The battle for the PC gamer

It’s as if someone has flicked the switch this year in the minds of Microsoft and Sony. It used to be that console manufacturers would focus on getting as many people on their own platform as possible. This meant drawing in people from every other market to theirs. This is fine in principle. The problem is that in practice, consumers are not homogeneous in this way. There are plenty of people for whom a certain product line will not work, and so they never become potential consumers of that product.

It used to be that console companies would entice PC gamers to their platform. After all, a PC is a separate platform for playing games, and that’s people that the company would want playing on their consoles instead. But, in the same way that you aren’t going to convince people to give up a mobile phone in favour of a console, you also won’t convince heavy PC users to drop the PC and come and play on consoles. In economic parlance, the two are not perfect substitutes for each other. In fact, they may actually be complementary.

Microsoft seemed to catch on first. They’ve always been partly invested in the PC gaming space, purely by virtue of the fact that they produce the dominant operating system for desktop computers, and most games are therefore developed with this operating system in mind. Before the Xbox One, they seemed perfectly happy treating the console space in the same way that every other console company did. A market of people that they wanted to pull towards their console rather than their competitors. With the Xbox One, they appear to have acknowledged a complementarity. Windows 10 integration has become their ‘thing’ these days.

Over the past year, Microsoft have announced their commitment to making Xbox titles into Universal Windows Platform (UWP) applications that run on both Windows 10 and the Xbox One. They’ve given a nod to users of other Windows devices by giving Bluetooth to the new controller that shipped with the Xbox One S (though with many caveats with regards to what you can connect to). There have been attempts to give games cross platform play, such as Rocket League.

On the surface, this sounds like a very encouraging direction for the consumer. You’re now not expected to invest in their special console hardware to enjoy their games. Or so it seems.

Sony, for the most part, seem to have completely ignored the PC space. Granted, they have probably been too busy laughing their way to the bank with the relative success of the PS4 over the Xbox One. With the steps that Microsoft have taken recently, however, Sony appear to have been slapped around the face with a wet fish. Under their noses, Microsoft have been turning their loss in this console generation into a long term winning strategy in the war for gamers overall. This seems to have prompted Sony’s sudden move for official legitimacy in the PC space, having just announced PlayStation Now for the PC, along with a dongle so you can use your DS4 controller with your computer (even though unofficially, people have been doing this since release). It seems at the moment that you can only connect one controller using the dongle, which is somewhat ridiculous.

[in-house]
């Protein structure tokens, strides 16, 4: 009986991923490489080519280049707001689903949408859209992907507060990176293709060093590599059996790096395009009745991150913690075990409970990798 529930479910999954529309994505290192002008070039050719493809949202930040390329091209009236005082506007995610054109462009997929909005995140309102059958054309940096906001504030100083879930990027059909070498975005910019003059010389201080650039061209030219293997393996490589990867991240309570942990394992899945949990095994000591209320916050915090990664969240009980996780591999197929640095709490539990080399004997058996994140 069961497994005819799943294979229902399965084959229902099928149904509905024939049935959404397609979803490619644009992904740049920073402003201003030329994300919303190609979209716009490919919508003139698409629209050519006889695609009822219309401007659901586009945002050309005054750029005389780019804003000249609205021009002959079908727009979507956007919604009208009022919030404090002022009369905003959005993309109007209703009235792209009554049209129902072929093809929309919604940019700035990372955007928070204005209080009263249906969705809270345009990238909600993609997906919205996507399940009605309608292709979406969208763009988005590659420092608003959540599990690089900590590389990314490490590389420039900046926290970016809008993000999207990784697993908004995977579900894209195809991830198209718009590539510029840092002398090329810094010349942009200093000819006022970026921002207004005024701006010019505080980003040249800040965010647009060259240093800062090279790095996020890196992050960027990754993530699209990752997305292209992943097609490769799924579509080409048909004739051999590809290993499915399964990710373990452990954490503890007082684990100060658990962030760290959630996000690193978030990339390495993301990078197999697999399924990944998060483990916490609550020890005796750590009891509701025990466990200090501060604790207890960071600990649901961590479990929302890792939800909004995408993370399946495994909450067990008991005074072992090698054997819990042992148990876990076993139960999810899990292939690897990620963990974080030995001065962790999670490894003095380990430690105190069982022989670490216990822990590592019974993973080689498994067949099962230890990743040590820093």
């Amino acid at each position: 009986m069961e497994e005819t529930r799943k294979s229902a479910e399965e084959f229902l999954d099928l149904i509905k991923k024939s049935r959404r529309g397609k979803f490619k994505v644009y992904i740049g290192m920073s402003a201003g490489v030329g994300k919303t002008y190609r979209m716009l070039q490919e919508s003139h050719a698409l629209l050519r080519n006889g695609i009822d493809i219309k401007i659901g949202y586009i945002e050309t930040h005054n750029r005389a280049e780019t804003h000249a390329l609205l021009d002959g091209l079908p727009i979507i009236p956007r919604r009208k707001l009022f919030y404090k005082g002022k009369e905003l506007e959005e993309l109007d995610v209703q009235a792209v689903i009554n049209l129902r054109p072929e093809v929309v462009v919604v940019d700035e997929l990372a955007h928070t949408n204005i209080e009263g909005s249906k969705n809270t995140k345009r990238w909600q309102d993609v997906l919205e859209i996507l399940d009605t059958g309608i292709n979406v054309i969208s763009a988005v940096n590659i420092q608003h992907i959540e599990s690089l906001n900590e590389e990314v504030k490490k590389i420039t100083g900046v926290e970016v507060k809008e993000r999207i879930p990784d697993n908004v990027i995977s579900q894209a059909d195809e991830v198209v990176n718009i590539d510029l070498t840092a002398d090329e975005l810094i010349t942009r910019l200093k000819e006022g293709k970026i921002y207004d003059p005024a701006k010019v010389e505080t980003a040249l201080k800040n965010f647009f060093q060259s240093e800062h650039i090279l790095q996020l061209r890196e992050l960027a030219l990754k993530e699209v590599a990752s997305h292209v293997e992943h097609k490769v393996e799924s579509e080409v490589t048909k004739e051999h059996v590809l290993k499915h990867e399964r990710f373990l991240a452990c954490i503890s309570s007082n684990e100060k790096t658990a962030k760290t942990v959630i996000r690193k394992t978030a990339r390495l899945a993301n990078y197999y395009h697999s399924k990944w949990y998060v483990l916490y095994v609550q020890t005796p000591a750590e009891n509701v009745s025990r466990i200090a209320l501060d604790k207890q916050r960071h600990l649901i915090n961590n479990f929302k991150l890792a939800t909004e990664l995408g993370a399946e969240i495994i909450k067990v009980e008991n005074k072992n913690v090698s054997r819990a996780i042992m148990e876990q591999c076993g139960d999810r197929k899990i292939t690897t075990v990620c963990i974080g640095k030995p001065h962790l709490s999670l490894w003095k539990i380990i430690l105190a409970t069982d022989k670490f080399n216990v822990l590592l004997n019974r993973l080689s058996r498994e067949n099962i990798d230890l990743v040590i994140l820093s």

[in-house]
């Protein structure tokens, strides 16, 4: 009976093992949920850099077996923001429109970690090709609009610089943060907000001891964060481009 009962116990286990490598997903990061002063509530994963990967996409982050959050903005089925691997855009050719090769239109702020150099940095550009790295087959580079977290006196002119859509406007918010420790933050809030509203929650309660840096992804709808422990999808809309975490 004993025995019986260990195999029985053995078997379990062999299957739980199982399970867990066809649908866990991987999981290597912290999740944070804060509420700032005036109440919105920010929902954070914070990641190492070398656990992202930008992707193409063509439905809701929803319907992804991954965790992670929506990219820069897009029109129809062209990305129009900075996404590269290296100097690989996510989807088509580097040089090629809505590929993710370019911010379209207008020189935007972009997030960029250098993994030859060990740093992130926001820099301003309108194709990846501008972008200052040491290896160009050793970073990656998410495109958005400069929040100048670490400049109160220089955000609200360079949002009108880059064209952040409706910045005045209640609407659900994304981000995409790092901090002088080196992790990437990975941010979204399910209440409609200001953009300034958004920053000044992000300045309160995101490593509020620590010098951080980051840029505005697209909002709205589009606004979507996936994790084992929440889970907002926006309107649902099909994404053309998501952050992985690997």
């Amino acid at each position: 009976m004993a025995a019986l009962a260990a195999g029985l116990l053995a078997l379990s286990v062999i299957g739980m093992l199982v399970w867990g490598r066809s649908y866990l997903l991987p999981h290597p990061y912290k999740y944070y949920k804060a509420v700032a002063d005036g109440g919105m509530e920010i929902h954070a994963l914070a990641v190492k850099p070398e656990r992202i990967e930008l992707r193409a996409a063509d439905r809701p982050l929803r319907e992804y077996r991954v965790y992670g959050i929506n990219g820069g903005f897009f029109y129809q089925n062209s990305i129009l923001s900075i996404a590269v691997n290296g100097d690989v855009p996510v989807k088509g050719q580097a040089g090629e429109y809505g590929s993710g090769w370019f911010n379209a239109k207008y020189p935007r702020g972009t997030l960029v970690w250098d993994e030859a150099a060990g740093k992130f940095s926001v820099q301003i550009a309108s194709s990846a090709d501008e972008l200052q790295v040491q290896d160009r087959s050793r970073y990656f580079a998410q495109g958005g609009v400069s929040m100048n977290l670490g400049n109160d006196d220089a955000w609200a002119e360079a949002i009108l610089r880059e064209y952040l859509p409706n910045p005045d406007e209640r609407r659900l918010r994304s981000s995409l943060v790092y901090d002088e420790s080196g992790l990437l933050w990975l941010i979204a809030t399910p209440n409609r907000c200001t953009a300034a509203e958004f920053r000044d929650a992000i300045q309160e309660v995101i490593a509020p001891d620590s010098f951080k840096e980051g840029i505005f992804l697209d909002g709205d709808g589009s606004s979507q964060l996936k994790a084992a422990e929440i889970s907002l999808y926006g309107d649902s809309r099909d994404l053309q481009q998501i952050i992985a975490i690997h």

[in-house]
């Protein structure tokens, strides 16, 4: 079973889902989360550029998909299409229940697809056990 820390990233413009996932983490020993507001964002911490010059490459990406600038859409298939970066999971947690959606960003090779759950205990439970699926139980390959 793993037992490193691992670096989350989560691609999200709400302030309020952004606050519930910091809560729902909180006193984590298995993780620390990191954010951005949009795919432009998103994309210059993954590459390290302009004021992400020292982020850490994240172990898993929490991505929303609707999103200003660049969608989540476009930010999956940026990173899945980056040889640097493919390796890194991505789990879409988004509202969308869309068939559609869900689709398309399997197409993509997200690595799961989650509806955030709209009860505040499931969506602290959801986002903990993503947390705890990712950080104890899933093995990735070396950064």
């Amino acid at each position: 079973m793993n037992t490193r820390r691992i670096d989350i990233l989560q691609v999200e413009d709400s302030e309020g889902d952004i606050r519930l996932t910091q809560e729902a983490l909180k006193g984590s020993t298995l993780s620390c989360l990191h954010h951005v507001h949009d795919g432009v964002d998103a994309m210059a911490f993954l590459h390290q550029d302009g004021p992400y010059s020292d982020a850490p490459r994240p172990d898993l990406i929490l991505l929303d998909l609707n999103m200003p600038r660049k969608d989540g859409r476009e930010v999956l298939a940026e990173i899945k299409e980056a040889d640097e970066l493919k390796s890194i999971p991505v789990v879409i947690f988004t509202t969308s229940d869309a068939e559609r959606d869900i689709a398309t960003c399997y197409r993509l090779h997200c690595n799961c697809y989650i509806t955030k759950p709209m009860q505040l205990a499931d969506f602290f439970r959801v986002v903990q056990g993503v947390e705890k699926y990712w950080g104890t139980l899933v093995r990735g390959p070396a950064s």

PlayStation Now is a monthly subscription service that allows you to stream a large catalogue of PS3 games to whichever device it’s running on. The processing is done off in server space, so the client doesn’t need any particular power other than a reasonably fast internet connection. Like Microsoft, they are recognising that people may not want to invest in console hardware, but are still interested in playing good games.

The good is that both companies have now revealed that they have realised the non-substitutability of consoles with PCs. This gives consumers more choice overall. The bad is that they are both still trying to lock you down into their services. Rather than making games available for the PC, they are asking you to subscribe to a streaming service where you are basically just renting games on a temporary basis (much like Netflix in the video space). Microsoft have been notoriously trying to hook people into their Windows 10 infrastructure, which is scary enough as it is with their blatant invasion of user control and privacy. You can only play Xbox Universal games if you go through the Microsoft store using a Microsoft account, and the games are subject to all manner of restrictions like forced vsync, borderless window only, and not allowing you to change keybindings. What’s more, depending on how development works on this platform, it may discourage porting of games to other operating systems (this is conjecture at the moment, however).

The ugly part is that both companies are closer to eradicating the second-hand market. Games companies have been trying to crack down on this for years, and it’s one of my biggest issues with digital distribution in general. The fact remains that it is still cheaper to buy a second hand PS3 and some good second hand games that you feel like playing, than subscribe to an online-only service that, by nature, is prone to lag and potential downtime. The same goes for the Xbox platform. My fear is that with the increased requirement of being tied into their infrastructure, the two gaming giants are slowly gripping control of every aspect of how we consume gaming content. By increasing convenience, they are simultaneously shutting down the consumer’s willingness to look for alternative options. All told, this is bad for consumers of games.

One hopes that I am being overly skeptical here. The gaming space is exciting right now, especially with the potential of Vulkan as an API that may make it easier to bring the best games to every platform imaginable. However, I believe we, as consumers, should remain cautious as to not become complacent. Freedom of choice can easily turn into lockdown if we are not careful.

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